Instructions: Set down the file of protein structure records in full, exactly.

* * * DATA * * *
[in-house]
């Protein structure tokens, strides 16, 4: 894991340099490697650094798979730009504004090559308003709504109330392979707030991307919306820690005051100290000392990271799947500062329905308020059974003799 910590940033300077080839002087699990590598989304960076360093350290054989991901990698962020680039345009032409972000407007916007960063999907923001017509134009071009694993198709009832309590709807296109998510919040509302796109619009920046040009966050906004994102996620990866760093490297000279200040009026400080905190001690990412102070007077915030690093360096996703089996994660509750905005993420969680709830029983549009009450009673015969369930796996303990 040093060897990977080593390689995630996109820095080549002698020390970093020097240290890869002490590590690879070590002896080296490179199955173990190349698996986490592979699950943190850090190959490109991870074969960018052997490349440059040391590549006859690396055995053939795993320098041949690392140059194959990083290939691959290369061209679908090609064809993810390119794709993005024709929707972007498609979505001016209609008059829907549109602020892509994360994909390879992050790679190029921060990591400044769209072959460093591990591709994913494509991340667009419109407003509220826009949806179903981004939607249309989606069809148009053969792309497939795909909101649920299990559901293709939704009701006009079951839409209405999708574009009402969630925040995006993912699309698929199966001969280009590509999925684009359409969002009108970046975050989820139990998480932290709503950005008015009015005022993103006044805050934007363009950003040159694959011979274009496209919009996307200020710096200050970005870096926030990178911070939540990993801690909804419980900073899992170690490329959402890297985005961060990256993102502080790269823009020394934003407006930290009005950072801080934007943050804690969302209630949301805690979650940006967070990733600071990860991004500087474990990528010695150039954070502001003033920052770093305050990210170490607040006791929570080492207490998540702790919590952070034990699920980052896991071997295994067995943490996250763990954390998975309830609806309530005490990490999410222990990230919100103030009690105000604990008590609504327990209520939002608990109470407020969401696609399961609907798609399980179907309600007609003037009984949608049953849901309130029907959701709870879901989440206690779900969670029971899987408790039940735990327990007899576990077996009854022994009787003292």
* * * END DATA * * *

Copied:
[in-house]
């Protein structure tokens, strides 16, 4: 894991340099490697650094798979730009504004090559308003709504109330392979707030991307919306820690005051100290000392990271799947500062329905308020059974003799 910590940033300077080839002087699990590598989304960076360093350290054989991901990698962020680039345009032409972000407007916007960063999907923001017509134009071009694993198709009832309590709807296109998510919040509302796109619009920046040009966050906004994102996620990866760093490297000279200040009026400080905190001690990412102070007077915030690093360096996703089996994660509750905005993420969680709830029983549009009450009673015969369930796996303990 040093060897990977080593390689995630996109820095080549002698020390970093020097240290890869002490590590690879070590002896080296490179199955173990190349698996986490592979699950943190850090190959490109991870074969960018052997490349440059040391590549006859690396055995053939795993320098041949690392140059194959990083290939691959290369061209679908090609064809993810390119794709993005024709929707972007498609979505001016209609008059829907549109602020892509994360994909390879992050790679190029921060990591400044769209072959460093591990591709994913494509991340667009419109407003509220826009949806179903981004939607249309989606069809148009053969792309497939795909909101649920299990559901293709939704009701006009079951839409209405999708574009009402969630925040995006993912699309698929199966001969280009590509999925684009359409969002009108970046975050989820139990998480932290709503950005008015009015005022993103006044805050934007363009950003040159694959011979274009496209919009996307200020710096200050970005870096926030990178911070939540990993801690909804419980900073899992170690490329959402890297985005961060990256993102502080790269823009020394934003407006930290009005950072801080934007943050804690969302209630949301805690979650940006967070990733600071990860991004500087474990990528010695150039954070502001003033920052770093305050990210170490607040006791929570080492207490998540702790919590952070034990699920980052896991071997295994067995943490996250763990954390998975309830609806309530005490990490999410222990990230919100103030009690105000604990008590609504327990209520939002608990109470407020969401696609399961609907798609399980179907309600007609003037009984949608049953849901309130029907959701709870879901989440206690779900969670029971899987408790039940735990327990007899576990077996009854022994009787003292």